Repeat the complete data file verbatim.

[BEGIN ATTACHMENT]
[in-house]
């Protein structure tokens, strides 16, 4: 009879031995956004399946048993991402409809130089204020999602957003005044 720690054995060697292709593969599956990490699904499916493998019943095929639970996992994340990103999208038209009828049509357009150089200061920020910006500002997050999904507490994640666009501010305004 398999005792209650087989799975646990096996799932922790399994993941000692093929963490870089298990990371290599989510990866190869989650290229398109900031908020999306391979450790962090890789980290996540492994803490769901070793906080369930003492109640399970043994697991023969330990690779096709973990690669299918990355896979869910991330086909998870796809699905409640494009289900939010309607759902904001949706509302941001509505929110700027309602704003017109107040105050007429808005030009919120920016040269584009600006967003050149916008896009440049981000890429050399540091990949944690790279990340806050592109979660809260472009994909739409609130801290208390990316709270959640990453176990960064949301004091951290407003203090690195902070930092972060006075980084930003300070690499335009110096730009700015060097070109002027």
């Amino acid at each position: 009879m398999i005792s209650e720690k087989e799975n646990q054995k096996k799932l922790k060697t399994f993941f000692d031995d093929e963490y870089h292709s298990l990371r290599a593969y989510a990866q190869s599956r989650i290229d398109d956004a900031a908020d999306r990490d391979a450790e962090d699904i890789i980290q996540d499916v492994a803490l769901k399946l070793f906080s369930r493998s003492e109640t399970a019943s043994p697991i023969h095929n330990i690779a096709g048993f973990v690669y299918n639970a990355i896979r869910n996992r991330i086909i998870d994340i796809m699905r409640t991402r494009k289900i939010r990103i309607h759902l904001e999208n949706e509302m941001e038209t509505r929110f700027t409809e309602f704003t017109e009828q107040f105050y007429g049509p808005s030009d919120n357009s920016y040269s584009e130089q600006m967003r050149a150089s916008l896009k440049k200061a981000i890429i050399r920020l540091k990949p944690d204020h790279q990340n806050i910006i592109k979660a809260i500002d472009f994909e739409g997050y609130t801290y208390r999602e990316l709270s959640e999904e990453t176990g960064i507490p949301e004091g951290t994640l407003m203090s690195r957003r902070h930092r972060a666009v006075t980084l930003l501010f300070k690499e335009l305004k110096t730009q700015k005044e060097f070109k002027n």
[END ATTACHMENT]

[in-house]
């Protein structure tokens, strides 16, 4: 009879031995956004399946048993991402409809130089204020999602957003005044 720690054995060697292709593969599956990490699904499916493998019943095929639970996992994340990103999208038209009828049509357009150089200061920020910006500002997050999904507490994640666009501010305004 398999005792209650087989799975646990096996799932922790399994993941000692093929963490870089298990990371290599989510990866190869989650290229398109900031908020999306391979450790962090890789980290996540492994803490769901070793906080369930003492109640399970043994697991023969330990690779096709973990690669299918990355896979869910991330086909998870796809699905409640494009289900939010309607759902904001949706509302941001509505929110700027309602704003017109107040105050007429808005030009919120920016040269584009600006967003050149916008896009440049981000890429050399540091990949944690790279990340806050592109979660809260472009994909739409609130801290208390990316709270959640990453176990960064949301004091951290407003203090690195902070930092972060006075980084930003300070690499335009110096730009700015060097070109002027």
């Amino acid at each position: 009879m398999i005792s209650e720690k087989e799975n646990q054995k096996k799932l922790k060697t399994f993941f000692d031995d093929e963490y870089h292709s298990l990371r290599a593969y989510a990866q190869s599956r989650i290229d398109d956004a900031a908020d999306r990490d391979a450790e962090d699904i890789i980290q996540d499916v492994a803490l769901k399946l070793f906080s369930r493998s003492e109640t399970a019943s043994p697991i023969h095929n330990i690779a096709g048993f973990v690669y299918n639970a990355i896979r869910n996992r991330i086909i998870d994340i796809m699905r409640t991402r494009k289900i939010r990103i309607h759902l904001e999208n949706e509302m941001e038209t509505r929110f700027t409809e309602f704003t017109e009828q107040f105050y007429g049509p808005s030009d919120n357009s920016y040269s584009e130089q600006m967003r050149a150089s916008l896009k440049k200061a981000i890429i050399r920020l540091k990949p944690d204020h790279q990340n806050i910006i592109k979660a809260i500002d472009f994909e739409g997050y609130t801290y208390r999602e990316l709270s959640e999904e990453t176990g960064i507490p949301e004091g951290t994640l407003m203090s690195r957003r902070h930092r972060a666009v006075t980084l930003l501010f300070k690499e335009l305004k110096t730009q700015k005044e060097f070109k002027n």